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Language: English with multilingual summary in English, French, German, and Welsh
Rides, roadsides and edges are important habitats in forests. Their priority in forest management for conservation is further emphasised by The UK forestry standard statement on the importance of "...maintenance, conservation and appropriate enhancement of biological diversity in forest ecosystems..." as a key criterion in sustainable forest management. Forest edge species are particularly important in British forests. This is largely because historical forest fragmentation and silvicultural regimes based on coppicing and wood pasture favoured edge species and maintained unnaturally high populations which, today, are of conservation importance. The same historical trends resulted in a decline in forest interior habitats and species which should not be overlooked in management planning. Edge habitats in plantations often form interlinked networks of roads, rides, watercourses, wayleaves, operational open space and stand boundaries which enhance their conservation value. They can serve as refugia for recolonisation of felled or thinned stands.
Forest edges have particular microclimatic conditions which are favourable to many species of conservation importance. These arise mainly from the availability of direct sunlight and shelter. They are generally subject to successional processes, leading to colonisation and establishment of woodland, although these are likely to be modified or arrested by herbivores. Manipulation of light, microclimate and vegetation succession are the basis for management of edges for several purposes: to create diverse and species rich edge habitats, to provide for the needs of particular species groups, or to maintain semi-natural open habitats.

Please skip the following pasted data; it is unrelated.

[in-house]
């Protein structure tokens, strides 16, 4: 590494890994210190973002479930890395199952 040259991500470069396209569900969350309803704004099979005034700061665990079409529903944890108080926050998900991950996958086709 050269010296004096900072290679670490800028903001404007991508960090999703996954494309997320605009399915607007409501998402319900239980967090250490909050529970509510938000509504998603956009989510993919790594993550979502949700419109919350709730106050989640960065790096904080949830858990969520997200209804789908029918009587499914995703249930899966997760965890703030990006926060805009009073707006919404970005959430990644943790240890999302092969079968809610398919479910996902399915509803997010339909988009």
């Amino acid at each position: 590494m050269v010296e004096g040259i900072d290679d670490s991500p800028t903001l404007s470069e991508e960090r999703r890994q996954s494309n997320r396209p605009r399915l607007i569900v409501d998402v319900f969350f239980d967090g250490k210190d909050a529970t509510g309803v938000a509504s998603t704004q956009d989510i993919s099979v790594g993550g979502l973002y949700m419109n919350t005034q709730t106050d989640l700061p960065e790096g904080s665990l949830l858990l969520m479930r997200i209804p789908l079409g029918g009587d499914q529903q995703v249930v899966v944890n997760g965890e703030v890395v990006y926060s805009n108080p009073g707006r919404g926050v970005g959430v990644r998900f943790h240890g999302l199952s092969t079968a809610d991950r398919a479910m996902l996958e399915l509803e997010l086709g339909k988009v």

A clear management strategy with specific targets is essential to focus management efforts. This will be influenced by judgements of what is feasible, ecologically appropriate, cost-effective, affordable and compatible with other management objectives, over the time scale required for the desired benefits to accrue. The process must begin with an objective assessment of management potential, both ecological, organisational and financial. Once the potential is established, a design and management approach can be formulated. This Bulletin provides information on the ecological value and management of rides, roadsides and edge habitats. Part One describes the ecology of edges and open areas. It looks at their value in both semi-natural and plantation woodland, and discusses the influences of light and microclimate, vegetation succession and wildlife. Part Two provides a guide to edge management options, including practical advice on strategy, design, maintenance of vegetation zones and monitoring.